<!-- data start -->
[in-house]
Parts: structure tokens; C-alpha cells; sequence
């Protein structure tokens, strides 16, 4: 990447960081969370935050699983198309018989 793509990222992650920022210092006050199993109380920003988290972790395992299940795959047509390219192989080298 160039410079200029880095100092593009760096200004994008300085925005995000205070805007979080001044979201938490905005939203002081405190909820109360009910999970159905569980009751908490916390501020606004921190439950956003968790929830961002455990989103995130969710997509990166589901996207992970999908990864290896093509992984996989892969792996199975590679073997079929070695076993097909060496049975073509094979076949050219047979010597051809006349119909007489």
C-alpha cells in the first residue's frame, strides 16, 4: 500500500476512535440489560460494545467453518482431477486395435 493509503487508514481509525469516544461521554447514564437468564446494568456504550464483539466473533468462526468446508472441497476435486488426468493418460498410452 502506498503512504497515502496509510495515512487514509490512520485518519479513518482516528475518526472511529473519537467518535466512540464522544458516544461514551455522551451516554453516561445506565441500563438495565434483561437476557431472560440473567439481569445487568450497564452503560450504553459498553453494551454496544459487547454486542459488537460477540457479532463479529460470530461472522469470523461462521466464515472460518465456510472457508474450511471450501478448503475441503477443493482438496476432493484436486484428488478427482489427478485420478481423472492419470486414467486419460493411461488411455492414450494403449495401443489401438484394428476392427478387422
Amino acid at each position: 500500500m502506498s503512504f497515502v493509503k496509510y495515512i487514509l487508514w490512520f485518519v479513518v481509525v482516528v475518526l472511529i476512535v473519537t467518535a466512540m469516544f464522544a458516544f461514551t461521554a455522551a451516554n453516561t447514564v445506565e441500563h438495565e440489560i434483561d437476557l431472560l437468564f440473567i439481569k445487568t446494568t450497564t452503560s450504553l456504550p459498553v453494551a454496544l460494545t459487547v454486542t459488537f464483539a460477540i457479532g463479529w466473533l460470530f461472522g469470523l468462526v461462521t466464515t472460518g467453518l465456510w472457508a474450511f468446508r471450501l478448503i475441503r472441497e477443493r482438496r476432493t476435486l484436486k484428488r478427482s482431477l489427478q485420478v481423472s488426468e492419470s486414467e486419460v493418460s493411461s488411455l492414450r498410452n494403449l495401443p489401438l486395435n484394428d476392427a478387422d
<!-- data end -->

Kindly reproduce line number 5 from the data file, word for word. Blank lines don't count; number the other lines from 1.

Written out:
Amino acid at each position: 500500500m502506498s503512504f497515502v493509503k496509510y495515512i487514509l487508514w490512520f485518519v479513518v481509525v482516528v475518526l472511529i476512535v473519537t467518535a466512540m469516544f464522544a458516544f461514551t461521554a455522551a451516554n453516561t447514564v445506565e441500563h438495565e440489560i434483561d437476557l431472560l437468564f440473567i439481569k445487568t446494568t450497564t452503560s450504553l456504550p459498553v453494551a454496544l460494545t459487547v454486542t459488537f464483539a460477540i457479532g463479529w466473533l460470530f461472522g469470523l468462526v461462521t466464515t472460518g467453518l465456510w472457508a474450511f468446508r471450501l478448503i475441503r472441497e477443493r482438496r476432493t476435486l484436486k484428488r478427482s482431477l489427478q485420478v481423472s488426468e492419470s486414467e486419460v493418460s493411461s488411455l492414450r498410452n494403449l495401443p489401438l486395435n484394428d476392427a478387422d